In a post-Katrina landscape where many people assumed most everything was up for grabs, READ and YGG emerged as bright spots amidst the bleakness, their pieces shouting from the rooftops, from shuttered houses, and from abandoned billboards. (READ, incidentally, is included in Top Mob’s ranks, as evidenced in the Ogden retrospective.)
They are examples of the rare, but happy, marriage of art that is not only hip, but also socially productive. Using materials that look like they were scavenged from a post-apocalyptic fallout, READ touts the value of PAY RAISING BOOKS; he urges viewers to O.Y.E. (OPEN YOUR EYES); he advertises the WIDE-AWAKE CLUB. YGG encourages all spectators, irrespective of their origins, motivations, or desires, in the same dripping, cartoonish palette: YOU GO GIRL.
In an interview with The Gambit, YGG calls the chance to bring works off the street “a completely different animal”—and why wouldn’t it be? “SPECTACLES” presents an array of works that don’t belong on the streets, like YGG’s Baba Yaga’s House sculpture, which sits on a pair of metal chicken feet in homage to the Russian folktale. Her signature, sharply manicured monster hand creeps across asymmetrical stacks of tires. YOU GO GIRL is cut out from a bird made of corrugated tin, wings outstretched, and illuminated against the wall. Smattered across prints is the same monster hand, clutching a phone, with the spindly text: IT’S FOR YOU. The two artists are given the opportunity to stray from the repetition of tag-oriented street graffiti: It’s an expansion, not a dilution, of their art.
Responses from people I spoke with ranged from the thrill of accessibility (“My partner and I bought a t-shirt instead of a print to hang on the wall”) to tepid disregard for the art world (“I could kinda just go to the train tracks instead”). Regardless, the collection of works, presented thusly, is nothing short of a spectacle: We, the spectators, encounter what are ordinarily isolated bricks in our visual subconscious as a fully formed wall. We witness its contours in full, as an overarching body of work.
Is “SPECTACLES” “underpinned by satire and institutional critique” as touted in the event description? Meh. Granted, we’re not encountering the works somewhere as clean-cut as the Ogden Museum, a Julia Street gallery, or some whitewashed Brooklyn interior. The works are affordable, relatively speaking. The message is sound, still intact.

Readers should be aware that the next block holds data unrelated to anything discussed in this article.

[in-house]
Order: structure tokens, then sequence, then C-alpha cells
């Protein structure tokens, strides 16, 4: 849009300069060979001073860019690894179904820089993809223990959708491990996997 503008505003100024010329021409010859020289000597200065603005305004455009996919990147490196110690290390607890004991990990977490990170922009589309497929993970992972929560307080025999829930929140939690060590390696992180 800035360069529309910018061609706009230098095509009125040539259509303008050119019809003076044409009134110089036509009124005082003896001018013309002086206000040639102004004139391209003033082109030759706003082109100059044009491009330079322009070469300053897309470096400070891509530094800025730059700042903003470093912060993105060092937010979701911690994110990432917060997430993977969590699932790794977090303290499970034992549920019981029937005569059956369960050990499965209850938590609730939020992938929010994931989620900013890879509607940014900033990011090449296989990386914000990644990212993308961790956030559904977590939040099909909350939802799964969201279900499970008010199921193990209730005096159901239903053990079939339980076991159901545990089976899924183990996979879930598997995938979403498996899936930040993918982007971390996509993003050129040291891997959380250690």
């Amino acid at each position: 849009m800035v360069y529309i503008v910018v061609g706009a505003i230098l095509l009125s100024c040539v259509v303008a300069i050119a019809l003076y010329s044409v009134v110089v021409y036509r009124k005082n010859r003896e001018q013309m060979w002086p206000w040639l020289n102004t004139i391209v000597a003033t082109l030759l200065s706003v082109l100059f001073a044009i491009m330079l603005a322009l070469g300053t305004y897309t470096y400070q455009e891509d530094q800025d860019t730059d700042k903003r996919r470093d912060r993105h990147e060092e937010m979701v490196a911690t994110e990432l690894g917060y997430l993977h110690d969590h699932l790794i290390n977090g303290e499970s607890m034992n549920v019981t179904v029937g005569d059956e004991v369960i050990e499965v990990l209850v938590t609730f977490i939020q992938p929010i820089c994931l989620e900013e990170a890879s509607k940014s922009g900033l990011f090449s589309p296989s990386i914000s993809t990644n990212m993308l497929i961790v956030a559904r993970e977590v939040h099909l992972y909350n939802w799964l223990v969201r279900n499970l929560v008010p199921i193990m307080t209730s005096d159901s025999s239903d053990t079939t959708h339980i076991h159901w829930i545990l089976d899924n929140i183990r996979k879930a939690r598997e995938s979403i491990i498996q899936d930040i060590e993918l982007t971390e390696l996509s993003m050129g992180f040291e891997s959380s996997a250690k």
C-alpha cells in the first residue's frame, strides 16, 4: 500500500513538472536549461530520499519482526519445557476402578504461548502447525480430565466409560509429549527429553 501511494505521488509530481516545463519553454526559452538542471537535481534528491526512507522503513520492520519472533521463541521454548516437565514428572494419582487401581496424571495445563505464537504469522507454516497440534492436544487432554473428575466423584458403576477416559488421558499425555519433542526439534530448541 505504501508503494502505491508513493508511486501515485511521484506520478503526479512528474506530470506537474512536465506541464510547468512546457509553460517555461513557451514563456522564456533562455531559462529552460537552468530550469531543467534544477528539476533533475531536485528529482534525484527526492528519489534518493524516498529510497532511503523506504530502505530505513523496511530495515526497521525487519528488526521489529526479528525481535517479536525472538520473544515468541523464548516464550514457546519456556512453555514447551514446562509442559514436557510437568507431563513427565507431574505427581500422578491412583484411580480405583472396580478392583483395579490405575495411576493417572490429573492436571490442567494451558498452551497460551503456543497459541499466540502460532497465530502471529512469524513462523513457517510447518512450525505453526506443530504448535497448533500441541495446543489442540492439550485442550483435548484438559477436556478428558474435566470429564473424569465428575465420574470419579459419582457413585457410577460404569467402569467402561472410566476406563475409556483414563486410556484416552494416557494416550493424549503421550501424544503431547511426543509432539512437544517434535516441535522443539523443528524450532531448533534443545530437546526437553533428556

In a world unrelentingly steered by dynamism, how dull it is to lament the death of one art form. Things die. New things are born. We may not always agree about the direction of said dynamism, and a little bit of griping does serve as an effective rudder in ensuring that the dynamism is indeed productive.
Is graffiti dead? I doubt it. Is it oversaturated with posers? Seems like it. Is commercial appreciation decimating graffiti’s artistic and political value? Probably. Do the artists deserve to make money? Sure. Will READ or YGG ever strike the same radical chord they did just after Katrina? Who knows. Will there be other artists who emerge to push the genre along? Most definitely. Do we know what that’ll look like? Not necessarily.
In the meantime, I will take my art with a swarm of termites. I will READ MOTHERFUCKING BOOKS, ALL DAMN DAY. And I will pump my slimy cartoon fist in the air each time I cross a YOU GO GIRL. The medium is malleable, but the message, thankfully, is not.
“Top Mob: A History of New Orleans Graffiti” is on view through November 6, 2016, at the Ogden Museum of Southern Art (925 Camp Street) in New Orleans. “SPECTACLES” is on view through June 24, 2016, at PORT (2120 Port Street).